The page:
With its photoframe line-up, Philips gingerly walks the tightrope between dodgy budget models with their shocking viewing angles and washed out colours, and digital masterpieces that could double as your telly but have price tags to match.
Its latest 9FF2M4 boosts the screen size from 7in to a more respectable 9in. Not all of it's used for displaying your snaps but the overall effect is of a photo size roughly midway between a 'small' 6x4in print and a 'medium' 7x5in one from down the local processing shop.
Size versus resolution
Despite the bigger screen it's still the same 800x480 pixel resolution as the old version, which means a slight trade-off in sharpness. The viewing angle's also suffered slightly from the excellent 7FF but not enough to see it placed anywhere near the same category as some of the appalling budget frames we've seen.
We wouldn't mind Philips giving the backlight just a teensy bit more power in the next update but overall the picture is very good and colour remains spot on.
Like its predecessor, it comes in two flavours, either the wood surround 9FF2CWO, or the 'Modern Line' 9FF2M4 with interchangeable bezel that we got our hands on.
The 7in model had a complex layout of half a dozen buttons round the back. Now Philips has had a rethink and opted for just two buttons with a neat four-way rocker, making the menus a hell of a lot easier to wade through – though still not perfect.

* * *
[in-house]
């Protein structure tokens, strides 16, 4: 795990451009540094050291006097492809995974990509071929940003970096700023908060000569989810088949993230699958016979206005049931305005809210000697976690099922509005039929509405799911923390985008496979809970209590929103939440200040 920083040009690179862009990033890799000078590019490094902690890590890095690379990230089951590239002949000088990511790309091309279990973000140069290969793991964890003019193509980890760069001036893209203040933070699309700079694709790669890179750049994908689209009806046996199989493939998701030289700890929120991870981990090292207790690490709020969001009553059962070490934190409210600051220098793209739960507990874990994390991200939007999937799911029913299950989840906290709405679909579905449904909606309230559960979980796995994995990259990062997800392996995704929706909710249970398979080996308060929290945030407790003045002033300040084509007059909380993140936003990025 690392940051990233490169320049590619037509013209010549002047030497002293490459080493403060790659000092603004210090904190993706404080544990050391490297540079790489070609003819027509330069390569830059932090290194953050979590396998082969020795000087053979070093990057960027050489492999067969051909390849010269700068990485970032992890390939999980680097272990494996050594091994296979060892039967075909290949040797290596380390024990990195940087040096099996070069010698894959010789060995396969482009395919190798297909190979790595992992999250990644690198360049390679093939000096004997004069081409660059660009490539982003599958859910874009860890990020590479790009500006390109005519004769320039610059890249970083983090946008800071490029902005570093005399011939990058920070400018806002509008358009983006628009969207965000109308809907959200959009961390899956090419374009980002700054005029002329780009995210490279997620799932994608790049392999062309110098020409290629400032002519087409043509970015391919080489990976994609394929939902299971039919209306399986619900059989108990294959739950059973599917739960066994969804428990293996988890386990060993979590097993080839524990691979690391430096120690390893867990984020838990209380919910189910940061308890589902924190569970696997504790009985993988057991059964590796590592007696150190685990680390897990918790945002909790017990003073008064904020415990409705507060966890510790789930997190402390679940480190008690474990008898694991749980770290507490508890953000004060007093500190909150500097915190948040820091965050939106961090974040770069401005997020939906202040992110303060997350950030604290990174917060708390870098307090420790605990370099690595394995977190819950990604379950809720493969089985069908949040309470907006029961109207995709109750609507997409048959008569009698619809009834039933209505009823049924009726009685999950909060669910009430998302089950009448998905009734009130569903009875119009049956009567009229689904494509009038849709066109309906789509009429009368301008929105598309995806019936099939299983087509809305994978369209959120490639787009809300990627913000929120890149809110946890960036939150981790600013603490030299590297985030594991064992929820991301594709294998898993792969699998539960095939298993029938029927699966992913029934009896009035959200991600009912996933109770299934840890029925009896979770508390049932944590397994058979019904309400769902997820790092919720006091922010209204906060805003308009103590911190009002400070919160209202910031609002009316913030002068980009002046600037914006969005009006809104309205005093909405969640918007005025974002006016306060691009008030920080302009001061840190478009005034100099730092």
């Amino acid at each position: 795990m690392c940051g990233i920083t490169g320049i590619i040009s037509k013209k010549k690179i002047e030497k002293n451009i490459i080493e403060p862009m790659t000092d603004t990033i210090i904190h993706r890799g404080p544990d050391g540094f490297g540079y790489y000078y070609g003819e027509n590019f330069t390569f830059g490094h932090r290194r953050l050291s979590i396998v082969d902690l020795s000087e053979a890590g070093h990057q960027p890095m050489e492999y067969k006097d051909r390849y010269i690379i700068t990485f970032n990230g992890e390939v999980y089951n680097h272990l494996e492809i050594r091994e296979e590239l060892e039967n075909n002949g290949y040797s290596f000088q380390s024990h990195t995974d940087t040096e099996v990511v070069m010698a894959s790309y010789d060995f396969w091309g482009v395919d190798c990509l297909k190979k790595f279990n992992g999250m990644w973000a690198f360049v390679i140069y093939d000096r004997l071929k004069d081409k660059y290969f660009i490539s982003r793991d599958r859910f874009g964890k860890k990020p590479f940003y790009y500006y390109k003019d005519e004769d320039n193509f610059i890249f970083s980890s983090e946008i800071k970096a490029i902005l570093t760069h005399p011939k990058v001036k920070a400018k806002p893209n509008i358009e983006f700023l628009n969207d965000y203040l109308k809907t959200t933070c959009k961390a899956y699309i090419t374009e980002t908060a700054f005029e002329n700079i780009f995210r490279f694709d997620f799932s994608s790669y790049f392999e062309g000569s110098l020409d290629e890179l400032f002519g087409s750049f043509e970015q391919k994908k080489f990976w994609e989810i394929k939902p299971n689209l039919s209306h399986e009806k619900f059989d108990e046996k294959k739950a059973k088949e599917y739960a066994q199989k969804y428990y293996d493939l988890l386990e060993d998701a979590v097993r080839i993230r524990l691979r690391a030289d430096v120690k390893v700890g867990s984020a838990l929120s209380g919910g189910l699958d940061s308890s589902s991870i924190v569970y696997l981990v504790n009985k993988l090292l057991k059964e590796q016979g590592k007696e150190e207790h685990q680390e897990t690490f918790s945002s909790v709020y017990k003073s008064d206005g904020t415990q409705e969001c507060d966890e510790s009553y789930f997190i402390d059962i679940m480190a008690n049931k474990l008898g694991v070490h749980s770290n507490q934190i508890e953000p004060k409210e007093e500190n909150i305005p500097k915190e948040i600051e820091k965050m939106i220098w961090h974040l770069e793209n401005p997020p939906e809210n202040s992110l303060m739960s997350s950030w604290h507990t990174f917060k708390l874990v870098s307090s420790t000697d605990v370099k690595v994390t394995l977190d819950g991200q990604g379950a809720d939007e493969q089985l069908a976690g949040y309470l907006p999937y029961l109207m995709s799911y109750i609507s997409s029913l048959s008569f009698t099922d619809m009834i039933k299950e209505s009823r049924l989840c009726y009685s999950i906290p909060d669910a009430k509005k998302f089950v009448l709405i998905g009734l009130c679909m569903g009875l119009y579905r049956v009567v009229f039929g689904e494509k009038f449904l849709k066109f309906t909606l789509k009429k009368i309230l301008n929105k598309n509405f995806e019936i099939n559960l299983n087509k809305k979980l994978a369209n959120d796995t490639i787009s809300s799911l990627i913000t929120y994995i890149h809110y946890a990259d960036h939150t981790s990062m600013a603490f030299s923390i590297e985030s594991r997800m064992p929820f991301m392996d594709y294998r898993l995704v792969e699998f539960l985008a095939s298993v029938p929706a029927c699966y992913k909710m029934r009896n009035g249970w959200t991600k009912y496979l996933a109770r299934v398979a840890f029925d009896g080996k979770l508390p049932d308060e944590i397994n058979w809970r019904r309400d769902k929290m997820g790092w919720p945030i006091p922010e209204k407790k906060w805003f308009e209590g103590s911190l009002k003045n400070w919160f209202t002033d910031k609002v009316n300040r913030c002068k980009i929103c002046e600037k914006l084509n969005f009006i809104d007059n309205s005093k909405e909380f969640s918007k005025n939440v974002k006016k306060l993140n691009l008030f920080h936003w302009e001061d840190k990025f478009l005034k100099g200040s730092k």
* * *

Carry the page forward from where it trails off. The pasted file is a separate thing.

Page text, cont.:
Software does the hard work
Getting snaps on is as easy as slotting in a memory card or hooking up to a PC via the USB cable and letting the bundled software do the rest. Unlike some of its competitors there’s no full-size USB port for slotting in a flash drive.
There’s also none of the Wi-Fi we’ve seen creeping in elsewhere for lifting snaps of the Internet or beaming them from beach to mantelpiece via email.
Digital frames tend to be one trick ponies, with features, such as audio and video playback, tabbed on to beef up the spec list. Philips has eschewed the multimedia diva model and instead added some genuinely useful new capabilities such as simple editing and cropping and 'Smart Albums' for arranging snaps into groups for custom slideshows.
We're also loving the improved timer which can be adjusted like a thermostat to turn the screen off and on at various times on different days depending on when there'll be people in to view its digital bounty.
At this price we could do with Wi-Fi for beaming pictures from a PC or over the web, or at least Bluetooth. All the same we're happy to have a straight forward frame that does the job well, rather than anything with multiple bells and whistles that fails at the basic task.